Dallas Rediscovered : A Photographic Chronicle of Urban Expansion 1870-1925.
Paperback – June 1, 1978. by
In the years between the Civil War and World War I, a raw and vibrant city was forged out of the Texas blackland prairie by Eastern promoters and local opportunists; a city of opulent Victorian Gothic mansions, of elaborate cast-iron commercial emporiums, and of sharecropper shanties where the poor struggled to survive. This city, its monuments and ideology, have today almost totally vanished, replaced by a modern metropolis of reflective glass and abstractionist concrete.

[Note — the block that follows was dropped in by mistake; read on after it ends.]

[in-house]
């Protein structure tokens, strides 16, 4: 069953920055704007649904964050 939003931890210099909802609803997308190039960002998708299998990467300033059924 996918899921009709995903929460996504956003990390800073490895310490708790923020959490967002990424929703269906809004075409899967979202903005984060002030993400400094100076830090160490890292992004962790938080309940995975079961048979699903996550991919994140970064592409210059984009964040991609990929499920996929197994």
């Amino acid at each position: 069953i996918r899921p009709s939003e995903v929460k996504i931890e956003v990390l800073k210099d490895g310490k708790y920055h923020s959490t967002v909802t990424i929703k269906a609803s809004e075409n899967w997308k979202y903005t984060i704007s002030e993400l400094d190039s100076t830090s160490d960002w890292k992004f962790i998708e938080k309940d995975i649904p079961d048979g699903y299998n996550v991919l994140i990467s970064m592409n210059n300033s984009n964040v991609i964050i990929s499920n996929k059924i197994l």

Dallas Rediscovered examines this city in all its turn of the century splendor through hundreds of period photographs expertly reproduced by a duotone printing process, complemented by a lively and informative text. The author searched for nearly two years — in museums, archives, and private collections — for the rich cross-section of photographs, many of which are in print for the first time. He explores Dallas through its architecture, its system of spatial growth and land utilization, and through the developers, land speculators, and urban designers who were so extremely important to the creation of the modern city. This wealth of fascinating material will be of interest to historians, architects, sociologists, urban planners, collectors of old photographs or anyone interested in the shaping of a city.